Cockspur Fine Rum really isn’t a spirit that does well sipped neat – its dry and slightly acidic finish scream for some dilution, and with ice, the finish rounds out and becomes more affable. Beyond ice, Cockspur Fine Rum is really best suited for mixing; while it does okay with some of the classic citrus-forward rum drinks, its acidic quality can make it difficult to balance out. Cockspur Fine Rum does a much better job as a stand-in for bourbon in many classic whiskey drinks than it does in classic rum drinks.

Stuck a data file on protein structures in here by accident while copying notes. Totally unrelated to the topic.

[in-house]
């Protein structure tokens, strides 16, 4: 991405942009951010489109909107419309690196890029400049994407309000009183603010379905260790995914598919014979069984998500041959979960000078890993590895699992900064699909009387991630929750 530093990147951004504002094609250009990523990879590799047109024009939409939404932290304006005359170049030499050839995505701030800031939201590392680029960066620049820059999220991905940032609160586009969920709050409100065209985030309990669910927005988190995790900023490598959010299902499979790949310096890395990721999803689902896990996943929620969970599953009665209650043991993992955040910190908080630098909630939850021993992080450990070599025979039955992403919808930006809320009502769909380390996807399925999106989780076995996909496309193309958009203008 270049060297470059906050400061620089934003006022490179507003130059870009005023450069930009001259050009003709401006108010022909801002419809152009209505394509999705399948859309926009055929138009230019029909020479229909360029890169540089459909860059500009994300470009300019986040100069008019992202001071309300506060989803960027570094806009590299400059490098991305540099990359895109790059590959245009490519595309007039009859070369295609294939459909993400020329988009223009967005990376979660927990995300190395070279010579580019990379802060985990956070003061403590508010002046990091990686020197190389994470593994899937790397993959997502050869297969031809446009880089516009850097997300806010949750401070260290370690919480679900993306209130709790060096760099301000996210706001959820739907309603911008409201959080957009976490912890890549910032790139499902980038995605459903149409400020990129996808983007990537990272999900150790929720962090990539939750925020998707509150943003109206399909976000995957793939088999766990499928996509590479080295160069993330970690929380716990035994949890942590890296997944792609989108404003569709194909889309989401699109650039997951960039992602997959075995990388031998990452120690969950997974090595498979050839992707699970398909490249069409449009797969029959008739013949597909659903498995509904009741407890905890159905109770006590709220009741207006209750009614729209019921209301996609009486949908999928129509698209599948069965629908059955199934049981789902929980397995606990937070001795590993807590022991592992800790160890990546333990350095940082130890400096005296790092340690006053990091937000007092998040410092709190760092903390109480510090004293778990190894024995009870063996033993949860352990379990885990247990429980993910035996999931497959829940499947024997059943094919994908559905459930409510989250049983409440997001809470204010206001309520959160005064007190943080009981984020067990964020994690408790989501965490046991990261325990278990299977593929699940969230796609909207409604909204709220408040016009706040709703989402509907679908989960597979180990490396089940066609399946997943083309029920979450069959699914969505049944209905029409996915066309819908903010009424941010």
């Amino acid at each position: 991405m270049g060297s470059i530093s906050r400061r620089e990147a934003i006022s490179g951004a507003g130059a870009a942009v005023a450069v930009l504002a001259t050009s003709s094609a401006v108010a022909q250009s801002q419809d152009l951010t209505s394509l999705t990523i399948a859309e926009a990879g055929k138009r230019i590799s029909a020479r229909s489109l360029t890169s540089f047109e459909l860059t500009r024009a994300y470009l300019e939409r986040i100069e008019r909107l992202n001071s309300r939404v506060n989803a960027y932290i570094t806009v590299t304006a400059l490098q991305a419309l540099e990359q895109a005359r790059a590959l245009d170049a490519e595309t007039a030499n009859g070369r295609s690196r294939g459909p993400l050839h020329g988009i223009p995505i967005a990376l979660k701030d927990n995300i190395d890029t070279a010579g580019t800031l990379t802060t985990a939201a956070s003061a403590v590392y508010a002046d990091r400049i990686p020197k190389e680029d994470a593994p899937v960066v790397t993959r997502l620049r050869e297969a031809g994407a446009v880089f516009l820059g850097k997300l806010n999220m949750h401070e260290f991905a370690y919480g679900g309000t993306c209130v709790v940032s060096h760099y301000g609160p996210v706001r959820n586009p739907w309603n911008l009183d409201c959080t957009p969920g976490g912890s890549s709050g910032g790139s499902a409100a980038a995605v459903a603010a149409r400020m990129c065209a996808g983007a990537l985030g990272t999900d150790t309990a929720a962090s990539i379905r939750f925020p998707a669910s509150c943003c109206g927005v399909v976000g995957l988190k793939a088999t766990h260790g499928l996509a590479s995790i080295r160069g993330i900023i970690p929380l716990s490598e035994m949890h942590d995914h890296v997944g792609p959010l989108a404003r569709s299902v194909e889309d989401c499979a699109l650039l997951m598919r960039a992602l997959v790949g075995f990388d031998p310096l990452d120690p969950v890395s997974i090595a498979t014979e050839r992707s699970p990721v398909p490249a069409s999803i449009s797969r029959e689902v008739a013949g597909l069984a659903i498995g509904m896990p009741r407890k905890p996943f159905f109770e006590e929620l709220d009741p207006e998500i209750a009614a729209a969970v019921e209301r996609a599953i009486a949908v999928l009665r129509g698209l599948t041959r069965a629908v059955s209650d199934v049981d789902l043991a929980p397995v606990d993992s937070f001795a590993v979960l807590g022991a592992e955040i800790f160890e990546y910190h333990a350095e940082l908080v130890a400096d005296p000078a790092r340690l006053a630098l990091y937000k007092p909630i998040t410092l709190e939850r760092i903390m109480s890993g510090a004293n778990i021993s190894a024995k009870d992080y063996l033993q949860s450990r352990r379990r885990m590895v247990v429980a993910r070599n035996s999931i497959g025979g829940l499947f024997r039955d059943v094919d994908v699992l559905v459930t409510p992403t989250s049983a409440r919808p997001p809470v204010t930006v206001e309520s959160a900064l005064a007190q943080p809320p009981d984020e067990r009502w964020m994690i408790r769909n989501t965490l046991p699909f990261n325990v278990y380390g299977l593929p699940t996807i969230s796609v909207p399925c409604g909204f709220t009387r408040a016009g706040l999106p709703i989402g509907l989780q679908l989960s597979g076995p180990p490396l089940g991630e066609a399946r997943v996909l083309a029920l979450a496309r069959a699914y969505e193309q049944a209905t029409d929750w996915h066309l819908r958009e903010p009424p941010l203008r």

Cockspur 12 (40% ABV / 80 proof, $30) – it’s important to note that although the number 12 appears on the bottle, the label does not state that it’s 12 year old rum. This is an important distinction in the rum world, where 12 may not always mean 12 years (it could just as easily mean 12 different blends of rum, or the 12th expression of rum, or just that they like the number 12). It’s unfortunate, but when dealing with rum, there is no standards board or AOC that governs what gets put in the bottle, so you always have to trust your palate to ensure what you paid for is what you got. From what we understand, and taste, Cockspur 12 is much more an 8 year old rum blended with a wide range of older rums than 12 years old.